This thesis focuses on various design problems facing graphic designers who design visual messages for urban transportation environments, specifically bus and subway systems. The urban transit environment poses a unique challenge for designers because it is multidimensional, and the audience is in constant motion. As David Bernstein describes the transit environment: "It's up, down, all around, in the sky, underground..." (Bernstein, 1997, p. 9). Added to this unique challenge of capturing the audience's fleeting attention span, designers also face problems of space limitations, poor lighting, chaotic placement of posters, and lack of a cohesive visual plan for a transit venue. Urban transit environments offer myriad kinds of information to its audience of pedestrians and mass transit riders. These include: informational (e.g., transit maps), instructional (e.g., signs telling passengers where and where not to stand), wayfinding (e.g., directions to the street, trains, taxis), regulatory (e.g., "no smoking" signs), and promotional advertising (e.g., commercial posters and billboards). This study focuses on promotional advertising issues in both indoor and outdoor transportation venues, the author does so for several reasons: these kinds of messages dominate the transportation environment, and are of particular interest to the author as a designer. Advertisements from colorful posters on subway walls and bus stops, to back-lit commercials, to large billboards and murals covering buses dominate the urban transit landscape and seem to be placed in no particular order and have no master plan. However, despite the chaos of promotional advertising, and possibly due in part to the chaos, it creates a sense of vibrancy and color in the urban landscape.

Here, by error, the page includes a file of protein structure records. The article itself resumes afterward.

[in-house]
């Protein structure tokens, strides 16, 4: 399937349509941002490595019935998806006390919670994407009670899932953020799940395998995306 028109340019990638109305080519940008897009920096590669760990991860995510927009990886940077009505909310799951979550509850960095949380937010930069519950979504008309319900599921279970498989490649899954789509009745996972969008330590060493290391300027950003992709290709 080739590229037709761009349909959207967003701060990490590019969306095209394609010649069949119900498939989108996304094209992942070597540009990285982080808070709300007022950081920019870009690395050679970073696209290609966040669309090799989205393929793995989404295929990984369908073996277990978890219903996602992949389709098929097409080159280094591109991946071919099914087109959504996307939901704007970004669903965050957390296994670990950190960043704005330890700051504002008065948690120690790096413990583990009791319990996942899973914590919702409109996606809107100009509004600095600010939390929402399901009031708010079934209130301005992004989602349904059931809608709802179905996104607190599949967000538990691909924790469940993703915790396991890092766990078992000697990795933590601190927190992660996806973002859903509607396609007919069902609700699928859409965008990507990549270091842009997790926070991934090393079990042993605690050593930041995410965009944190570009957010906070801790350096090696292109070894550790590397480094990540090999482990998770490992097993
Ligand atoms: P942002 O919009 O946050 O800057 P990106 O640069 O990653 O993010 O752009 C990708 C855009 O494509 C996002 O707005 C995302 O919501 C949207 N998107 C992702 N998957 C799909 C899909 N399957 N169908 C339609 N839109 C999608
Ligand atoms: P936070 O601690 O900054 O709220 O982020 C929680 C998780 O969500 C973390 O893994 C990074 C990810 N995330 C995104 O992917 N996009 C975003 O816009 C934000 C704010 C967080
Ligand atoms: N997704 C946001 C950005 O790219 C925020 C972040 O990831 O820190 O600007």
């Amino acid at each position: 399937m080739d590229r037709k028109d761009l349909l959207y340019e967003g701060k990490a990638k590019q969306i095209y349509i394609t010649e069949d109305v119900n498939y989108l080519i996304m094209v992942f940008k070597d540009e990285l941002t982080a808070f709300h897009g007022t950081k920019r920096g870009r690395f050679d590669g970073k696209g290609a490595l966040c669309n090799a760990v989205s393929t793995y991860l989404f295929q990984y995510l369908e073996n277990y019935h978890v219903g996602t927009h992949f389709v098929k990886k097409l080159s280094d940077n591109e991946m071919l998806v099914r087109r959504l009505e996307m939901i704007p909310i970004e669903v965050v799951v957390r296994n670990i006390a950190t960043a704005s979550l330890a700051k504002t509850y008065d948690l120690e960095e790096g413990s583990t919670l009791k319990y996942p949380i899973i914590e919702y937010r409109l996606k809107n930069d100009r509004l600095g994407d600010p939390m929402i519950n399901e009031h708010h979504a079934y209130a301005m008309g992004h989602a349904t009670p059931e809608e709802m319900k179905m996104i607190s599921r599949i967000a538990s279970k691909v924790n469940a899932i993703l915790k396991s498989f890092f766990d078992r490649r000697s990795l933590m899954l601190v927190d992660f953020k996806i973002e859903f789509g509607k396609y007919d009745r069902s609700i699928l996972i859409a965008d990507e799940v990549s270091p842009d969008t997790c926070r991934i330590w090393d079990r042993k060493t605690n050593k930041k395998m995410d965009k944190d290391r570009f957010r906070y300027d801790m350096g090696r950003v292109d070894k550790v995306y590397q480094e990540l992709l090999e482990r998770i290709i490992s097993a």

Library of Congress Subject Headings
Advertising; Graphic arts; Commercial art; Transportation markings--Design
Department, Program, or Center
School of Design (CIAS)
Remington, R. Roger
Yildirim-Dessauer, Ozlem, "Graphic design in the urban transportation environment" (2001). Thesis. Rochester Institute of Technology. Accessed from
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